Talmud Tips

For the week ending 1 September 2018 / 21 Elul 5778

Menachot 9 - 15

by Rabbi Moshe Newman
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Kemitza: A Complete “Handful” or a Smaller “Fistful”?

Abayei asked Rava: “How is kemitza done?” Rava replied: “it is done in the same manner as when people take a handful of something (this implies taking with all of the fingers — Rashi).”

An essential part of the Temple service for a mincha offering (usually translated as meal-offering since its main component was fine flour) is for a kohen to perform an act called “kemitza” before bringing it to the altar in the Beit Hamikdash. Other components of the mincha offering are oil and levona (frankincense). There are four different types of menachot that are specified in the Torah.

Did you know that each of our fingers has a distinct name? Abayei asks a question on Rava’s definition from a beraita that speaks about the names of the five fingers of each hand, and the significance of each finger. Following is the beraita along with Rashi’s explanation for each finger: “This (pinky) is called zeret (it indicates the length for the Choshen); next is the kemitza finger (used for taking the kemitza portion from the mincha offering); next is the amah (the longest finger which served as a standard means of measure in the Beit Hamikdash); next is the etzba (which the kohen dips in blood when required); and finally is the bohen (thumb, as the thumbs play a role in the purification process of a metzora).”

Abayei’s question is that if the kemitza finger is used for taking the kemitza portion — and not the zeret finger at the end of the hand — this indicates that the kemitza portion of the mincha was not taken with all of the fingers as Rava had averred. (It would seem that according to Rava the kemitza offering should be called a zeret offering!)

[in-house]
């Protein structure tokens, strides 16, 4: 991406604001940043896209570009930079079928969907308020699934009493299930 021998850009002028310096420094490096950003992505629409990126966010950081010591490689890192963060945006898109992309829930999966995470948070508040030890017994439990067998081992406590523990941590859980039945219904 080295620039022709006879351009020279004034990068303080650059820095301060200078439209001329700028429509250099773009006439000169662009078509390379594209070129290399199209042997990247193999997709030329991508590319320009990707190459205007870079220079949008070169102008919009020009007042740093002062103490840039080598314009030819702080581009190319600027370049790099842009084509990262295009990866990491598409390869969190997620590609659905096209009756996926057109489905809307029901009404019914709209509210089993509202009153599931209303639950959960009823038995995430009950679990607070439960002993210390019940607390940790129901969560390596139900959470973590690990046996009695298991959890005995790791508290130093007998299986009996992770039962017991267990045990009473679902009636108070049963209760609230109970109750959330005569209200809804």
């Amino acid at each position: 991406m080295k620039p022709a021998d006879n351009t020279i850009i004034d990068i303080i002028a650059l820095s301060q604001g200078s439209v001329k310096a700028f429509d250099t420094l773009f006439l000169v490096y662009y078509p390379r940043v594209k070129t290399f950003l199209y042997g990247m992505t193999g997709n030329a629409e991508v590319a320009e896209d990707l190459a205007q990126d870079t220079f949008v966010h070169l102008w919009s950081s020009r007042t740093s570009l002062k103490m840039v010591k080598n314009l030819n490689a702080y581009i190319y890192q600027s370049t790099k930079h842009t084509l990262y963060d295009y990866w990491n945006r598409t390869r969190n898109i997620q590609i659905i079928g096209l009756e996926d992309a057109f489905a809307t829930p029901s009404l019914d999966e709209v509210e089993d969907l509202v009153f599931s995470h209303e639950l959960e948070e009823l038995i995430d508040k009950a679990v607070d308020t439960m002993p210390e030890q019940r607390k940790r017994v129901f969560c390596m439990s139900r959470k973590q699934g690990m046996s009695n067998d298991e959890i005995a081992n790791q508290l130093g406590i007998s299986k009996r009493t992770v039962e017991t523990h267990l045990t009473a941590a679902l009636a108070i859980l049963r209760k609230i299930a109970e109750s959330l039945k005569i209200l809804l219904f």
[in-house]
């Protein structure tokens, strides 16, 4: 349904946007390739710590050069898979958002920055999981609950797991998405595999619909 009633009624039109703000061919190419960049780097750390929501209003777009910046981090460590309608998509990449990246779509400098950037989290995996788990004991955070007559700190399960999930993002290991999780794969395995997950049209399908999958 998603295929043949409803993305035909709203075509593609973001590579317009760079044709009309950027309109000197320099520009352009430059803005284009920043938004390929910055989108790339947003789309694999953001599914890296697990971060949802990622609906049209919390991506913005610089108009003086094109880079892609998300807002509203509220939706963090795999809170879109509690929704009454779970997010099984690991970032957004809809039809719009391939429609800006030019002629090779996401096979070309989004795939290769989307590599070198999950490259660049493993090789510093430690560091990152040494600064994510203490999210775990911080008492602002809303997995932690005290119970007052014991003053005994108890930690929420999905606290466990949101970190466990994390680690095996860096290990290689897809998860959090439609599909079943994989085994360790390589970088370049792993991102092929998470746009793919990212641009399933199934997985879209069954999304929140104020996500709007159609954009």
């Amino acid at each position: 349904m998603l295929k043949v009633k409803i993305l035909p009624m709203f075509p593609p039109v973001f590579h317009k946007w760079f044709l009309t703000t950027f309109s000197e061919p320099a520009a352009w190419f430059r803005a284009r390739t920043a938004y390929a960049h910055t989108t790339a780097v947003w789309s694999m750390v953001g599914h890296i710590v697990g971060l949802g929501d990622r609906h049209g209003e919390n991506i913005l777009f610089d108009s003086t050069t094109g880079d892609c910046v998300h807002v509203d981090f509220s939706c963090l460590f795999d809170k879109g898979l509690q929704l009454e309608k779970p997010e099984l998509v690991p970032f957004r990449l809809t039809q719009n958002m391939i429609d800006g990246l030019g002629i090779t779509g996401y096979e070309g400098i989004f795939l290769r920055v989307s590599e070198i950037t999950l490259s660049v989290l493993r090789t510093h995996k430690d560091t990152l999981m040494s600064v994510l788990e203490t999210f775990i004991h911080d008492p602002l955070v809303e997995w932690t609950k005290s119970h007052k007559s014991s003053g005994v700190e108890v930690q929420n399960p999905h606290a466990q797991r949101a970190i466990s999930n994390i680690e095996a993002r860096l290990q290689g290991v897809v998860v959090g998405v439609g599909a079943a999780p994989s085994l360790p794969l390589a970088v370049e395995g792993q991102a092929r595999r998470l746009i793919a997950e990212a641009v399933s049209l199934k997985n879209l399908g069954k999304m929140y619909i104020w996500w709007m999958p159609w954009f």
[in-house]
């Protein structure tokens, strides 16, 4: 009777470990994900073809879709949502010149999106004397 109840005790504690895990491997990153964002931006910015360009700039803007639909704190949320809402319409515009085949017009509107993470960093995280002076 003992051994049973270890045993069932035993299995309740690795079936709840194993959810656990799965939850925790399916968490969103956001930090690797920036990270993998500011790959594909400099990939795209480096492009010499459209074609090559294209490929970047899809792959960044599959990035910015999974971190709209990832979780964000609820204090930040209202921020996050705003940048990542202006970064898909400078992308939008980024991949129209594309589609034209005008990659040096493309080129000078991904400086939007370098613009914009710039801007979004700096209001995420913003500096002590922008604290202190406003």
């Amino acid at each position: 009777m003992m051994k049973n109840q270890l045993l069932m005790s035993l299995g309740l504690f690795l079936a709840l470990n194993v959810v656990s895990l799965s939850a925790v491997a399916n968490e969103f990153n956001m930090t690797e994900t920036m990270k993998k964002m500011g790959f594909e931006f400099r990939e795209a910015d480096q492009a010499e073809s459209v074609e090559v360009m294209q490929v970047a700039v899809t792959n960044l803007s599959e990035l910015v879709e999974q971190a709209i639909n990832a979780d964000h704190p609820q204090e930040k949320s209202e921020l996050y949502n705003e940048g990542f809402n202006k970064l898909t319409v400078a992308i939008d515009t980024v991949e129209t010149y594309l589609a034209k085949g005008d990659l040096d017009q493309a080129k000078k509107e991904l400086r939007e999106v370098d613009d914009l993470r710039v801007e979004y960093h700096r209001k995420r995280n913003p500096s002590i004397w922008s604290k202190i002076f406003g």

The gemara presents an answer for Rava: “To even it out” — meaning that when Rava said that all the entire hand was used, i.e., all five fingers, this was in case the amount taken was protruding on the sides beyond the middle three fingers. In this case, Rava is saying that the zeret served to wipe away the excess from the kemitza finger on the bottom of the hand (and, likewise, the bohen wiped off the extra that protruded from the etzba finger on the top.) This explanation answers Abayei’s question, and, it would seem, Abayei and Rava both agree that a kemizta portion of the mincha was only within the three middle finger of the “fistful”, and not a “handful” within all five fingers of the hand.

This agreed-upon manner of doing kemitza also jibes with a statement in our sugya: “This act of kemitza is one of the most difficult acts of service in the Beit Hamikdash.” It wasn’t just merely taking a handful, but involved employing careful dexterity to ensure that the amount was within the middle three fingers in the fist and did not protrude at all — and all done with one hand!

This understanding of how to perform the kemitza for a mincha is also consistent with the commentary of Rashi in Chumash in Vayikra 2:2, explaining the phrase melo kumtzo: How does the kohen take out exactly a fistful and not more or less? He covers the palm of his hand with his three fingers and uses his little finger from below and his thumb from above to remove and level out any overflow from the mincha. This results in an exact measure of “kemitza”. (See Torat Kohanim 2:105)

However, the Rambam writes in his Mishneh Torah (Hilchot Ma’aseh Hakorbanot 13:13), and also states in his commentary on our mishna that the act of kemitza is done by taking a complete handful from the mincha offering, and not just a smaller fistful with the three middle fingers: “How is a handful taken from those meal-offerings from which it is taken? As any person would take a handful, meaning that he extends his fingers over the palm of his hand and closes them.”

In addition, the Rambam does not mention the teaching that “kemitza is one of the difficult acts of service in the Beit Hamikdash.” So we see that the ruling of the Rambam, defining kemitza as a complete handful, differs from the opinions of both Abayei and Rava in our gemara as explained by Rashi here, and also differs from Rashi’s explanation in his commentary on the Torah (Vayikra 2:2).

The various Torah commentaries offer explanations for the manner in which the Rambam learned our sugya, a manner which led him to arrive at his seemingly surprising ruling on the definition of kemitza. One such explanation is based on Rav Papa stating later in the gemara that kemitza is done by scooping with the entire hand, and not just with three fingers. This ruling by this later Sage shows that he knew, without a doubt, that this definition is the correct one according to halacha. The Rambam saw from Rav Papa’s ruling that the halacha is not like the beraita, and that kemitza as a handful was not one of the most difficult sacrificial acts. Therefore, the Rambam ruled as he did, in accordance with the teaching of Rav Papa. (Kesef Mishneh)

  • Menachot 11a

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